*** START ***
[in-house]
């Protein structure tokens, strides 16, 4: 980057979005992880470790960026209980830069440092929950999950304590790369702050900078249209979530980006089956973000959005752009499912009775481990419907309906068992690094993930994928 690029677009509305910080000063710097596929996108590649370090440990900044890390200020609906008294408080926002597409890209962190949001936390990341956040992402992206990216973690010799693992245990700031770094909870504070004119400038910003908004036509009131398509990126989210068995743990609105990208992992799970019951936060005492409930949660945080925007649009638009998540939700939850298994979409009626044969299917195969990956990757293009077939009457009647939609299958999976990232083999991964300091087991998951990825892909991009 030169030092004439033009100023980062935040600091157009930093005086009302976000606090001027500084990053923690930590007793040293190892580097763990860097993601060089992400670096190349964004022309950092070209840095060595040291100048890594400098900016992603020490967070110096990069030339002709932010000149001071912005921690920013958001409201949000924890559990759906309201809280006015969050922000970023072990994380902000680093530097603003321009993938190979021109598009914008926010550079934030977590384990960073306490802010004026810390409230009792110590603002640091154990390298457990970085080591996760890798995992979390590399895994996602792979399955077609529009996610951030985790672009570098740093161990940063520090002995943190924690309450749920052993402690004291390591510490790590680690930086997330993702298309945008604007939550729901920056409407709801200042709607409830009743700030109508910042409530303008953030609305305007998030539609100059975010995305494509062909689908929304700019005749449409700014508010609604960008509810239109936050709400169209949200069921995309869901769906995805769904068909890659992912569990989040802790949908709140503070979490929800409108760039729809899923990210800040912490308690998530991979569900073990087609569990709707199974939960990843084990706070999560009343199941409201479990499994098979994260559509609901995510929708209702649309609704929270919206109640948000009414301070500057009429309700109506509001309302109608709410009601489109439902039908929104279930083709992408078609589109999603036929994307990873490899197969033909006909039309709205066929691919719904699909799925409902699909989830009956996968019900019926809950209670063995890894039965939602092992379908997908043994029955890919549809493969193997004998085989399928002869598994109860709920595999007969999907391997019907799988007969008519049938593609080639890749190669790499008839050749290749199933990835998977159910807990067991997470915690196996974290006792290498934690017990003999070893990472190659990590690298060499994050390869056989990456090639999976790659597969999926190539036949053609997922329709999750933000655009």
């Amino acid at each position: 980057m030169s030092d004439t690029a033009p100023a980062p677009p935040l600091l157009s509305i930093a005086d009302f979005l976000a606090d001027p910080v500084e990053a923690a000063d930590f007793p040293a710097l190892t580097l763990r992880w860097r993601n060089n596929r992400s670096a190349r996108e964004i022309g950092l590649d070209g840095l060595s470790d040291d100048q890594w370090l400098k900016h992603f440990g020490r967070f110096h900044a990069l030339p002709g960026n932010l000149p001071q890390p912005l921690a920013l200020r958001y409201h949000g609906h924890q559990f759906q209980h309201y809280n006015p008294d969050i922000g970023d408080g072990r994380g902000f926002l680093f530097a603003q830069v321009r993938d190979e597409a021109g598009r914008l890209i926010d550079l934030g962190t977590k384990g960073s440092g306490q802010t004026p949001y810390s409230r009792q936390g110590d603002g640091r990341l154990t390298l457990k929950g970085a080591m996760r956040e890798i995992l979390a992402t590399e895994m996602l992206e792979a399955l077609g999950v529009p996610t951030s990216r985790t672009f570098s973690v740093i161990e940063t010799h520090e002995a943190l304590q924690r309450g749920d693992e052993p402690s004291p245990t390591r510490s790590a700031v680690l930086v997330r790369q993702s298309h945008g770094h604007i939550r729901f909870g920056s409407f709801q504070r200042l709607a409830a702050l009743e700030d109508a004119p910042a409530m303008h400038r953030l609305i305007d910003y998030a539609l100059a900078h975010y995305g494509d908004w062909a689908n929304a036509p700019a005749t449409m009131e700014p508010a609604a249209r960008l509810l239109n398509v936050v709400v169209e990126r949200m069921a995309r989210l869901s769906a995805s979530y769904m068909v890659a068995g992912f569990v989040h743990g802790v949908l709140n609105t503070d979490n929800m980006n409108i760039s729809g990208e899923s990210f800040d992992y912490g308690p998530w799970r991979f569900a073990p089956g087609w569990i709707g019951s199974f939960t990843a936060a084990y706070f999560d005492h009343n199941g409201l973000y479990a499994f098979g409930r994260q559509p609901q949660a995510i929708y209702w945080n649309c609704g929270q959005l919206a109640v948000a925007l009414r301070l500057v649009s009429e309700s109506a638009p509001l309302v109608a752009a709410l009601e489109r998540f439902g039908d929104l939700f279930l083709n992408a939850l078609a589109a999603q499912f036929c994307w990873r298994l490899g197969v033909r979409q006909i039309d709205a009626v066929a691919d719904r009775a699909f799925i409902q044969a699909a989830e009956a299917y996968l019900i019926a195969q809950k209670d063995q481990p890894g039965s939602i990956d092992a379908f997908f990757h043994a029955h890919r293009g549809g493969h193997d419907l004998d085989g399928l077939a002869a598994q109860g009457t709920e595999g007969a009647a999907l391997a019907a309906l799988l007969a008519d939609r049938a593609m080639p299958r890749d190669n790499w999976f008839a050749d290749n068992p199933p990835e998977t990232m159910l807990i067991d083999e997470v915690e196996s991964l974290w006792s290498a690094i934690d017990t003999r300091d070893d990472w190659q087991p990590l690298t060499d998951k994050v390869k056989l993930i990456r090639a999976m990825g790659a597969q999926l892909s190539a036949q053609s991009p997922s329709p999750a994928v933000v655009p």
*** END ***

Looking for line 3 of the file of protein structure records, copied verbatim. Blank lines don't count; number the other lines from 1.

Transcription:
């Amino acid at each position: 980057m030169s030092d004439t690029a033009p100023a980062p677009p935040l600091l157009s509305i930093a005086d009302f979005l976000a606090d001027p910080v500084e990053a923690a000063d930590f007793p040293a710097l190892t580097l763990r992880w860097r993601n060089n596929r992400s670096a190349r996108e964004i022309g950092l590649d070209g840095l060595s470790d040291d100048q890594w370090l400098k900016h992603f440990g020490r967070f110096h900044a990069l030339p002709g960026n932010l000149p001071q890390p912005l921690a920013l200020r958001y409201h949000g609906h924890q559990f759906q209980h309201y809280n006015p008294d969050i922000g970023d408080g072990r994380g902000f926002l680093f530097a603003q830069v321009r993938d190979e597409a021109g598009r914008l890209i926010d550079l934030g962190t977590k384990g960073s440092g306490q802010t004026p949001y810390s409230r009792q936390g110590d603002g640091r990341l154990t390298l457990k929950g970085a080591m996760r956040e890798i995992l979390a992402t590399e895994m996602l992206e792979a399955l077609g999950v529009p996610t951030s990216r985790t672009f570098s973690v740093i161990e940063t010799h520090e002995a943190l304590q924690r309450g749920d693992e052993p402690s004291p245990t390591r510490s790590a700031v680690l930086v997330r790369q993702s298309h945008g770094h604007i939550r729901f909870g920056s409407f709801q504070r200042l709607a409830a702050l009743e700030d109508a004119p910042a409530m303008h400038r953030l609305i305007d910003y998030a539609l100059a900078h975010y995305g494509d908004w062909a689908n929304a036509p700019a005749t449409m009131e700014p508010a609604a249209r960008l509810l239109n398509v936050v709400v169209e990126r949200m069921a995309r989210l869901s769906a995805s979530y769904m068909v890659a068995g992912f569990v989040h743990g802790v949908l709140n609105t503070d979490n929800m980006n409108i760039s729809g990208e899923s990210f800040d992992y912490g308690p998530w799970r991979f569900a073990p089956g087609w569990i709707g019951s199974f939960t990843a936060a084990y706070f999560d005492h009343n199941g409201l973000y479990a499994f098979g409930r994260q559509p609901q949660a995510i929708y209702w945080n649309c609704g929270q959005l919206a109640v948000a925007l009414r301070l500057v649009s009429e309700s109506a638009p509001l309302v109608a752009a709410l009601e489109r998540f439902g039908d929104l939700f279930l083709n992408a939850l078609a589109a999603q499912f036929c994307w990873r298994l490899g197969v033909r979409q006909i039309d709205a009626v066929a691919d719904r009775a699909f799925i409902q044969a699909a989830e009956a299917y996968l019900i019926a195969q809950k209670d063995q481990p890894g039965s939602i990956d092992a379908f997908f990757h043994a029955h890919r293009g549809g493969h193997d419907l004998d085989g399928l077939a002869a598994q109860g009457t709920e595999g007969a009647a999907l391997a019907a309906l799988l007969a008519d939609r049938a593609m080639p299958r890749d190669n790499w999976f008839a050749d290749n068992p199933p990835e998977t990232m159910l807990i067991d083999e997470v915690e196996s991964l974290w006792s290498a690094i934690d017990t003999r300091d070893d990472w190659q087991p990590l690298t060499d998951k994050v390869k056989l993930i990456r090639a999976m990825g790659a597969q999926l892909s190539a036949q053609s991009p997922s329709p999750a994928v933000v655009p």